Giant Martian egg cups could be used to trace the Red Planet's climate

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London, July 14 (ANI): A new study has suggested that craters embedded on pedestals that tower above the Martian landscape like giant egg cups could be used to trace the planet's climate.

'Pedestal' craters were gouged out by impacts, like other craters, but stand out because they sit atop plateaus that loom an average of 50 metres above the Martian surface.

It's not clear exactly how the pedestals formed.

According to a report in New Scientist, a comprehensive catalogue of the objects is lending weight to the idea that the pedestals may conceal ice-rich soil from previous eras, when the planet's spin axis tilted at a different angle than it does today.

Seth Kadish of Brown University in Providence, Rhode Island, and colleagues identified 2696 pedestal craters in the planet's mid- and low-latitudes from images taken primarily by the thermal imager aboard NASA's Mars Odyssey spacecraft.

The craters seem to be concentrated at the mid-latitudes, with very few found at the planet's equator.

About 3 per cent of them have depressions around their bases that resemble areas in Antarctica where permafrost ice vaporizes, creating pits in the soil left behind.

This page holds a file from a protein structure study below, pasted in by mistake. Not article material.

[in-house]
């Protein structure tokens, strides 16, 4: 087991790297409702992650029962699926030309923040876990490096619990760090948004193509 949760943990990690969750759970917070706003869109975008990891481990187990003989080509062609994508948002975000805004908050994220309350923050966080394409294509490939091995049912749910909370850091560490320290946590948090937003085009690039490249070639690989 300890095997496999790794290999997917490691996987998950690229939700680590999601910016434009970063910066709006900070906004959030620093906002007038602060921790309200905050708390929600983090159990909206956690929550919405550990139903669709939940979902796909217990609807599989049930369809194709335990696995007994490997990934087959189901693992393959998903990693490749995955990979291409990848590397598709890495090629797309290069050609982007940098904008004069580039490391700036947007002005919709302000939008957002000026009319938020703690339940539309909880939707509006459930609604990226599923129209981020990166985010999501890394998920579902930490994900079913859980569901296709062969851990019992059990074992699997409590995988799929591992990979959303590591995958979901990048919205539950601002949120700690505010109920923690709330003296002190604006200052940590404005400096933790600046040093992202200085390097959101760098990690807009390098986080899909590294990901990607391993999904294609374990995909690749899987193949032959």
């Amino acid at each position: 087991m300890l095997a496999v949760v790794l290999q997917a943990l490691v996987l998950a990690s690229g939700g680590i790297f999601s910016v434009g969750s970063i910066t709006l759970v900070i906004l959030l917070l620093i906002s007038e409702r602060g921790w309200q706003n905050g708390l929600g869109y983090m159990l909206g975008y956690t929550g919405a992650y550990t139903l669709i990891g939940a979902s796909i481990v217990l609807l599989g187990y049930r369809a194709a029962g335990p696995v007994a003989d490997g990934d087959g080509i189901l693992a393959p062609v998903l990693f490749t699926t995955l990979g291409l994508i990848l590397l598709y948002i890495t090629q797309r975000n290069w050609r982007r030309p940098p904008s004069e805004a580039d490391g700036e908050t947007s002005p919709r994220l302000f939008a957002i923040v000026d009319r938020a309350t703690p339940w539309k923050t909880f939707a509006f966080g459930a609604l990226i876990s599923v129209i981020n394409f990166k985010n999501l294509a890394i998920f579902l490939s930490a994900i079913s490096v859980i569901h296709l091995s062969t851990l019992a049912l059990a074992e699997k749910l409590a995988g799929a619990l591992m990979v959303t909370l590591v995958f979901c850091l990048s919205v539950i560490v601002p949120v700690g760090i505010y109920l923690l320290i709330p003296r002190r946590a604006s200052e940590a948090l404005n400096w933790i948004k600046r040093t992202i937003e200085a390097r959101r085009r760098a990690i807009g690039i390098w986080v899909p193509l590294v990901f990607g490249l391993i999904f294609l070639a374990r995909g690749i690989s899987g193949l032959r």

The team said that strengthens the hypothesis that the pedestals were created from soil that was enriched in ice during a period when the Martian poles pointed more towards the sun and its mid-latitudes were colder.

Because Mars does not have a massive satellite that stabilises it, like Earth's moon, the tilt of its axis is thought to change regularly on scales of tens of thousands of years.

When the planet is tilted most drastically on its side, the planet's poles receive a lot of sunshine. Any water locked in ice there is thought to vaporize and move towards the equator, where it falls as snow.

Tens of metres of snow are thought to be deposited on the planet's mid-latitudes during these episodes.

Pedestal craters may preserve regions with this ancient snow.

The researchers suspect the impact of the meteorite that created each pedestal crater could somehow 'armour' the ground in the area, producing a top layer that protected ice from sublimating into gas during warmer periods.

The unprotected ice surrounding the armoured area, however, would eventually disappear when the planet's tilt changed and the area warmed.

That would leave behind the modern-day, ice-laden pedestals that can be more than 100 metres thick.

"These pedestals represent almost like a cookie-cutter section of past icy, dust-rich layers," Kadish said. (ANI)

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